SecState Mike Pompeo: I need you to talk to the Ambassador from Niger.
UnderSec African Affairs: Why?
SecState: You need to get them to change their country's name.
UnderSec: WHAT? Why? How?
SecState: Just . . . trust me on this.https://t.co/E9xqOAd4dy
— SituationRoomHat (@Popehat) August 13, 2018
… Extremely trying, sometimes. If this were any outlet but Politico, I’d suspect them of tongue-in-cheek snark:
Several times in the first year of his administration, President Donald Trump wanted to call Japanese Prime Minister Shinzo Abe in the middle of the afternoon. But there was a problem. Midafternoon in Washington is the middle of the night in Tokyo — when Abe would be fast asleep.
Trump’s aides had to explain the issue, which one diplomatic source said came up on “a constant basis,” but it wasn’t easy.
“He wasn’t great with recognizing that the leader of a country might be 80 or 85 years old and isn’t going to be awake or in the right place at 10:30 or 11 p.m. their time,” said a former Trump NSC official. “When he wants to call someone, he wants to call someone. He’s more impulsive that way. He doesn’t think about what time it is or who it is,” added a person close to Trump…
Trump’s desire to call world leaders at awkward hours is just one of many previously unreported diplomatic faux pas Trump has made since assuming the presidency, which go beyond telephone etiquette to include misconceptions, mispronunciations and awkward meetings. Sometimes the foibles have been contained within the White House. In one case, Trump, while studying a briefer’s map of South Asia ahead of a 2017 meeting with India’s prime minister, mispronounced Nepal as “nipple” and laughingly referred to Bhutan as “button,” according to two sources with knowledge of the meeting…
Another former Trump NSC official said Trump sometimes avoids saying certain words or names when talking to a foreign leader because he’s unsure whether he can pronounce them properly. The White House official said Trump always wants to be respectful and make sure he gets pronunciations right.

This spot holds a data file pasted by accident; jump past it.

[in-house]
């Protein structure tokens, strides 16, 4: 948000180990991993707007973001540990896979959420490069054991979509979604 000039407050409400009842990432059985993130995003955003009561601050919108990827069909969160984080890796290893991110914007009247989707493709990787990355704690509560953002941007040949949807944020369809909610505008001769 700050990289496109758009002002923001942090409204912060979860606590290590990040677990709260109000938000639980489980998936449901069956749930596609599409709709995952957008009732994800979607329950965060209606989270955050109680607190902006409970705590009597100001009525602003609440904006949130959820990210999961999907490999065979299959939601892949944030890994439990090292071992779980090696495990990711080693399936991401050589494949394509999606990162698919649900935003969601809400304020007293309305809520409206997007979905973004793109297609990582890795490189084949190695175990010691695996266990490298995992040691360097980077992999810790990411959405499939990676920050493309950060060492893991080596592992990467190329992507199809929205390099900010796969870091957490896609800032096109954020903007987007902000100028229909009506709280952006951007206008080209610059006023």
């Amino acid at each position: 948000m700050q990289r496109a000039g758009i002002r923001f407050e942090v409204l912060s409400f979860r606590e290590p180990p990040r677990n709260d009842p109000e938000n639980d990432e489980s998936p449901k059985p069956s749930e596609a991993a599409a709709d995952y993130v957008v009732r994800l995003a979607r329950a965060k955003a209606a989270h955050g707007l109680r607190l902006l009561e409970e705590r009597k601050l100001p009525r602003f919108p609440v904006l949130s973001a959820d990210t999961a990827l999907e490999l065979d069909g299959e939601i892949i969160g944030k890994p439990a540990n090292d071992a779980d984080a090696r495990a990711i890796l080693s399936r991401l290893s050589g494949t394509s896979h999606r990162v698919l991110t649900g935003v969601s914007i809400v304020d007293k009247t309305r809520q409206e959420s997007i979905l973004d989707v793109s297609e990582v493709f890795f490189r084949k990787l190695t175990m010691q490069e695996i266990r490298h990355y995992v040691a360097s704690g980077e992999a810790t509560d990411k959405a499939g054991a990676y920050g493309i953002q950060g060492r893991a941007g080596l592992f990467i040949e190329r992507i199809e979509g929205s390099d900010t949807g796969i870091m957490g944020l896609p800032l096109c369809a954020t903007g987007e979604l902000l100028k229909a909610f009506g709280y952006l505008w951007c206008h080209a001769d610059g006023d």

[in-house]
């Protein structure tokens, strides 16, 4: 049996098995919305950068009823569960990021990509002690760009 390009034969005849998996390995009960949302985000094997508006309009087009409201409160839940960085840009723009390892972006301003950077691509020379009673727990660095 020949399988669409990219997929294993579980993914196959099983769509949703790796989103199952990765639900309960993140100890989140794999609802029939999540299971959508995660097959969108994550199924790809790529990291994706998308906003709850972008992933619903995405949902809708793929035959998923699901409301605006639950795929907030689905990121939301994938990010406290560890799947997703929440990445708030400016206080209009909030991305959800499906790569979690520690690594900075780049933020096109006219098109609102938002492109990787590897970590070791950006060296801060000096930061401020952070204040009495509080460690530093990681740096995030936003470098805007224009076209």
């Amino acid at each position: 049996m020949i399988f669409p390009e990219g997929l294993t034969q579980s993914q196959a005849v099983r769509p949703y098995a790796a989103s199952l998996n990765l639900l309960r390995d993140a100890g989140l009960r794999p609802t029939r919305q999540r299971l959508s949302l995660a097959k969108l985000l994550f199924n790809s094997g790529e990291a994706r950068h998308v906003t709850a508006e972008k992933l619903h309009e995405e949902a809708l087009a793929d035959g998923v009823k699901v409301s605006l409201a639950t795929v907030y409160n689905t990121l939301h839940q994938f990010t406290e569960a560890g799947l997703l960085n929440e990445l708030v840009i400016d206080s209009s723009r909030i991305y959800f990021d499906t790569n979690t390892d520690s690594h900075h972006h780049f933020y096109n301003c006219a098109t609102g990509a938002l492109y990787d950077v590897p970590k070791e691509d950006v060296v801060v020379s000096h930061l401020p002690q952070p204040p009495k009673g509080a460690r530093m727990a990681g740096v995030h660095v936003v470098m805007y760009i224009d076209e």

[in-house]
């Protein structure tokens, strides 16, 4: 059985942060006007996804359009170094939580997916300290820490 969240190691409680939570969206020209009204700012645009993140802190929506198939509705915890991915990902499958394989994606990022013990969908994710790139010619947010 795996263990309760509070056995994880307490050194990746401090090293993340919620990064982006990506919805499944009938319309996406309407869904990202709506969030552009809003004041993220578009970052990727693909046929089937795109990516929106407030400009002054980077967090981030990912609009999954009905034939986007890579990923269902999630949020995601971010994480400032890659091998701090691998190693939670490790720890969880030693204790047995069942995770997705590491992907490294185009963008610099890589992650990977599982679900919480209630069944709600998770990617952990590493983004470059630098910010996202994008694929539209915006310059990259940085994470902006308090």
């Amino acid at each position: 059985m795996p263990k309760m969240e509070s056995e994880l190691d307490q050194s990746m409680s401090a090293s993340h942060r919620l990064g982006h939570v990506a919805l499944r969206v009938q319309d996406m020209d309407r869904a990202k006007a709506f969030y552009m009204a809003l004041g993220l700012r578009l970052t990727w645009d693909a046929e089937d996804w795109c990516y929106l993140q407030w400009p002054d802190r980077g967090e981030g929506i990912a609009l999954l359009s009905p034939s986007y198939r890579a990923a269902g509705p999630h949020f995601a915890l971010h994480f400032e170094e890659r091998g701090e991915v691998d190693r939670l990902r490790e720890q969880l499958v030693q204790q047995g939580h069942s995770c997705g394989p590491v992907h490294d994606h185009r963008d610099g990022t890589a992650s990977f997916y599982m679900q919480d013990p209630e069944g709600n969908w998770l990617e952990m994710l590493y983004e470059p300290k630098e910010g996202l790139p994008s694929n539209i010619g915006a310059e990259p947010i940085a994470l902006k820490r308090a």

At times, he wings it with unfortunate results. Meeting with a group of African countries at the United Nations General Assembly last September, Trump, in public remarks, referred to the country of Namibia as “Nambia.” (Trump did impress some of his own aides in the meeting, however. “He did a very good job of saying Côte d’Ivoire,” said one.)
Trump also raised eyebrows during the same gathering when he announced that “I have so many friends going to your countries, trying to get rich. I congratulate you” — prompting cringes among some aides aware how such talk would resonate on a continent that well remembers the exploitations of its colonial era. (Some African entrepreneurs said they appreciated the comment.)…
Trump’s love of talking on the phone has created special problems for his top national security officials, who say that he sometimes places calls that have no clear diplomatic purpose…
Can toddlers still random-dial strangers, now that rotary and pushbutton phones have effectively vanished? Or are they reduced to punching the ‘last dialed’ numbers for mommy’s work colleagues and daddy’s business contacts? Because I remember my three-year-old siblings were really fascinated by the telephone game, back in the day…
— Dave Itzkoff (@ditzkoff) August 13, 2018
In the end America’s downfall would come not from communism or terrorism, but rather … stupid https://t.co/8w9a8RLT1Q
— Michael Cohen (@speechboy71) August 13, 2018